Approved School is a term formerly used in the United Kingdom for a residential institution to which young people could be sent by a court, usually for committing offences but sometimes because they were deemed to be beyond parental control. It is similar to a reform school in the United States. They were modelled on ordinary boarding schools, from which it was relatively easy to abscond. This set them apart from borstals, a tougher and more enclosed kind of youth prison.
The term came into general use in 1933 when Approved Schools were created out of the earlier "industrial" and earlier "reformatory" schools. Following the Children and Young Persons Act 1969, they were replaced by Community Homes, with responsibility devolved to local councils; in Singapore, which by then was no longer under British rule, Approved Schools continued.
Approved Schools were mostly run by voluntary bodies, under the overall supervision of the Home Office or the Scottish Education Department, and subject to the Approved School Rules 1933. The Home Office maintained a team of inspectors who visited each institution from time to time. In Scotland the Education Department made the appropriate arrangements for inspection and administration.
Offenders sent to approved schools, as well as receiving academic tuition, were assigned to work groups for such activities as building and bricklaying, metalwork, carpentry and gardening. Many approved schools were known for strict discipline, with corporal punishment used where necessary, generally a rather more severe version of the caning or strapping that was common in ordinary secondary schools. In particular, boys who absconded were usually given a maximum caning immediately on being returned to the school, and a 1971 statistical study found that this could be an effective deterrent.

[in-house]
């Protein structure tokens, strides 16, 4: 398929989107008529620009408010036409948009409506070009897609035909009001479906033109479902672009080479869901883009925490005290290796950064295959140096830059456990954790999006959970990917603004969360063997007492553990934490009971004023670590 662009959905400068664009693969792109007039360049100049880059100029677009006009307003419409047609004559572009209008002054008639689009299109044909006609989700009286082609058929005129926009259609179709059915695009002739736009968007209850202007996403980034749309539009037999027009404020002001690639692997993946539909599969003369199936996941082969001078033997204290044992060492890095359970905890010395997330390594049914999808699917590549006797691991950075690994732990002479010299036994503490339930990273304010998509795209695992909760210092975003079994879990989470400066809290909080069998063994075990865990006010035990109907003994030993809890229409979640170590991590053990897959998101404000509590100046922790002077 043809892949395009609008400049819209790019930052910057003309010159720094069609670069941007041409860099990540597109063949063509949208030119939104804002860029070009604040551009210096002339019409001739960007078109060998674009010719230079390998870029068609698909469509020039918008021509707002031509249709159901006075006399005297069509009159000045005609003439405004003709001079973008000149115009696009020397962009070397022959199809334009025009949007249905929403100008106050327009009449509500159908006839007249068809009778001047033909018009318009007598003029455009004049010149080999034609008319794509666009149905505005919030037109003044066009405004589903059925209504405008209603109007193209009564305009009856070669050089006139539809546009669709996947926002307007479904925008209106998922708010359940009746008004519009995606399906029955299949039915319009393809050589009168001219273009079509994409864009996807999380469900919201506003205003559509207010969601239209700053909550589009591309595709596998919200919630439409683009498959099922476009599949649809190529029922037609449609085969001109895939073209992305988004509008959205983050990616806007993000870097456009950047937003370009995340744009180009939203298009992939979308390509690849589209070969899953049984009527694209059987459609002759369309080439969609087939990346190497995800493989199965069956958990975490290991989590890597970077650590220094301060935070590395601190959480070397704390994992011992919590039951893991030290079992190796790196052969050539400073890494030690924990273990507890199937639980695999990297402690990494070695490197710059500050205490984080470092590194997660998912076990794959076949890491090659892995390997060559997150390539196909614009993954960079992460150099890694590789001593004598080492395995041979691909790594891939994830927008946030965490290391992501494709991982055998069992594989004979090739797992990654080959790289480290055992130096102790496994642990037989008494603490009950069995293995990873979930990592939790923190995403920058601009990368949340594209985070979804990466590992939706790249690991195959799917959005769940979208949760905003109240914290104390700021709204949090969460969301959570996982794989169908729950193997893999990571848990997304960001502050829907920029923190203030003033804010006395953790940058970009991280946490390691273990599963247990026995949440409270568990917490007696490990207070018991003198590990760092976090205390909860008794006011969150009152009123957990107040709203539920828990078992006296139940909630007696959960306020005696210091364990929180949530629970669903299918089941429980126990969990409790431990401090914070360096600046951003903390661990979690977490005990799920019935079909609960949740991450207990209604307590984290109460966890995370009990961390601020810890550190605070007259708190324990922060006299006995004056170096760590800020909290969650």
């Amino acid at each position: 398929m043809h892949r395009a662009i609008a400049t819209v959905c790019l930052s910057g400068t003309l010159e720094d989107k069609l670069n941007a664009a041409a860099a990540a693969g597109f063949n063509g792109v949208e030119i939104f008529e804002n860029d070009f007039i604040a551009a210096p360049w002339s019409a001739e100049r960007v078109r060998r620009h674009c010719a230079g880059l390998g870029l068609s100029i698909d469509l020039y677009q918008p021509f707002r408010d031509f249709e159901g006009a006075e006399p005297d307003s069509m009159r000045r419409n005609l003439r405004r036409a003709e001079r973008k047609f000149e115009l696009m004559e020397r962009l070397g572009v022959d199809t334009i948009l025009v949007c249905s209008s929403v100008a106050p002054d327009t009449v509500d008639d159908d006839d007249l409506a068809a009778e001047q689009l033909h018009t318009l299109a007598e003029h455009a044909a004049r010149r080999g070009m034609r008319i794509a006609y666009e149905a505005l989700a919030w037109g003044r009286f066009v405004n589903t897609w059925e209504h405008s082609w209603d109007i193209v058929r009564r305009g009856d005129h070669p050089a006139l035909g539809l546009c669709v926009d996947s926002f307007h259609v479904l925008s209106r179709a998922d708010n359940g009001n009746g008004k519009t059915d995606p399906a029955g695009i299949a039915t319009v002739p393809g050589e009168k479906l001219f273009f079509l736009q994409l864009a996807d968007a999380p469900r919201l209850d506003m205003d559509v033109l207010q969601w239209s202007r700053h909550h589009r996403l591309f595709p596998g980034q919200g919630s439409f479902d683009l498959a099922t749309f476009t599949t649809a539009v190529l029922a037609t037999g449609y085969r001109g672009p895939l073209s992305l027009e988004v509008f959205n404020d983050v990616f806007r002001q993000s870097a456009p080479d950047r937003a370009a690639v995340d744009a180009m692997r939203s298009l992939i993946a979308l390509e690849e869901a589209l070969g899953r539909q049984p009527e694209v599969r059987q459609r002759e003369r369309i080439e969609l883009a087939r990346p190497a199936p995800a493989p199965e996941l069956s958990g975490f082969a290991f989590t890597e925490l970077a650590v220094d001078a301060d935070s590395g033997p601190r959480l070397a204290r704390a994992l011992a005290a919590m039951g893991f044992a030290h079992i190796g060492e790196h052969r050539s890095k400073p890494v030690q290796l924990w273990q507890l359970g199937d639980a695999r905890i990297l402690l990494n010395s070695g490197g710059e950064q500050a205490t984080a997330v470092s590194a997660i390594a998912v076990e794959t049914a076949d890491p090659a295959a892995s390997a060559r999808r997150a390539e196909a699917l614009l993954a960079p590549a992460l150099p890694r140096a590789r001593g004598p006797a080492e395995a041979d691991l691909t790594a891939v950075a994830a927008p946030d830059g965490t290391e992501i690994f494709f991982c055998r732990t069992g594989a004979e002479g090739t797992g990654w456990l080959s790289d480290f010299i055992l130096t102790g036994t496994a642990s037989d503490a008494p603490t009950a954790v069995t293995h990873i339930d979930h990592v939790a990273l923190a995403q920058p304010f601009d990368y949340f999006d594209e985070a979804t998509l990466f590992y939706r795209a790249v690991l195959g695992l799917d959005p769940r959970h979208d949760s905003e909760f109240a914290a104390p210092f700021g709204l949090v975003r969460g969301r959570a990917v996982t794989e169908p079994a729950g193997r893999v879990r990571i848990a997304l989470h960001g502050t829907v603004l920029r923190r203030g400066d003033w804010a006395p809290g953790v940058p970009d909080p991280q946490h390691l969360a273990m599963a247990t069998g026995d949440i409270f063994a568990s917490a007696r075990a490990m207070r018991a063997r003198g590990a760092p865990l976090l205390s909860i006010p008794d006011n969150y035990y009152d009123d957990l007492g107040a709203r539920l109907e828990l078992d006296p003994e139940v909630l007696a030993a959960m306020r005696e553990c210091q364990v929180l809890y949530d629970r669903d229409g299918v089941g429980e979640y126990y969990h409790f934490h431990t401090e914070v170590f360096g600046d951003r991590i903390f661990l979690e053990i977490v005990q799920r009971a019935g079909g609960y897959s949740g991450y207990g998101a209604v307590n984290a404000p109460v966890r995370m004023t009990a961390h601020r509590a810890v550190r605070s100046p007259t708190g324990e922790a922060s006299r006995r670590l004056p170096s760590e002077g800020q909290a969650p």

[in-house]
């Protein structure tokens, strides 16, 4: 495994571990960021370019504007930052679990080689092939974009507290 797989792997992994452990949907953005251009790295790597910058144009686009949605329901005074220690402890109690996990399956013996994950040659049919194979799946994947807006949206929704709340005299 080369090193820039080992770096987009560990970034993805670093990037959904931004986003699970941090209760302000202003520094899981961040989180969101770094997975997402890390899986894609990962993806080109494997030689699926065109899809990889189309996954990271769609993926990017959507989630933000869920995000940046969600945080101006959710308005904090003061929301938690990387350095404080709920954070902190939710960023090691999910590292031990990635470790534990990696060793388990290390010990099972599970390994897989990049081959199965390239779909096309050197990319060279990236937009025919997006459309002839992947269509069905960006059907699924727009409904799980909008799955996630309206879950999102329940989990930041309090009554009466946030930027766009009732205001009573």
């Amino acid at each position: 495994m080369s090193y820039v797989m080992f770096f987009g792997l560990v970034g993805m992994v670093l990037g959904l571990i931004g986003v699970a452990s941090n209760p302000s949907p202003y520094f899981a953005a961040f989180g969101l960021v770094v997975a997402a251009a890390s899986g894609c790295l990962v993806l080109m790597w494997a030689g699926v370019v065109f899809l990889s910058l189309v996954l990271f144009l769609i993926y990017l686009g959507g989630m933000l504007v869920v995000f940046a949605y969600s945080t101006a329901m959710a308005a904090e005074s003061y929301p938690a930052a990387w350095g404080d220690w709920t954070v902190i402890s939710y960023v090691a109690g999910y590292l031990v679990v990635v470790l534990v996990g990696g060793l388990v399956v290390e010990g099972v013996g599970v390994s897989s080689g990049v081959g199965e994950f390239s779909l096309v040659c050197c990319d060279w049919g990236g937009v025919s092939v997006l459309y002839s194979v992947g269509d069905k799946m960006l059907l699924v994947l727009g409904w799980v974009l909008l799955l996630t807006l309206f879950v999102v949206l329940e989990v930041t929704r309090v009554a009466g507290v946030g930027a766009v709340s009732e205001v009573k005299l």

In Scotland after 1961 only Heads of Schools were allowed to apply corporal punishment, using a strap. Each incident had to be recorded in the School's Punishment Book designating the offence and the part of the child's body. This would then be counter-signed by school medical officers during their weekly visit. Increases in the frequency of Home Leave and the introduction of a wider range of privileges offered scope for regimes without corporal punishment.
Approved schools were split into three age groups: Junior, Intermediate and Senior. Most were for boys; there was a small number of separate approved schools for girls.
The term "approved school" officially ceased to exist in the UK in the early 1970s. In England and Wales, as a result of the Children and Young Persons Act 1969, responsibility for these institutions was devolved from central government to local councils and they were renamed "Community Homes".
In Scotland, after the Kilbrandon Report was published, its recommendations were incorporated in the Social Work (Scotland) Act 1968, and with the introduction of Children's Hearings the administration for offending children continued to differ from that in England.
- Gillian Carol Gear (1999). "Industrial Schools in England, 1857-1933" (PDF). University of London Institute of Education. Retrieved 9 April 2016.
- Children and Young Persons Act 1933, s.79 ff.
- Fourth Schedule to the Children and Young Persons Act 1933, s.1.
- Approved School Rules 1933 (Summary).
- Memories of Hereward Approved School Archived January 14, 2007, at the Wayback Machine..
- Approved School Rules 1933, rules 33-39.
- Home Office Research Studies 12: Absconding from Approved Schools.
- Davis, Ann (1981). The residential solution: state alternatives to family care. London: Tavistock Publications. ISBN 0-422-77320-4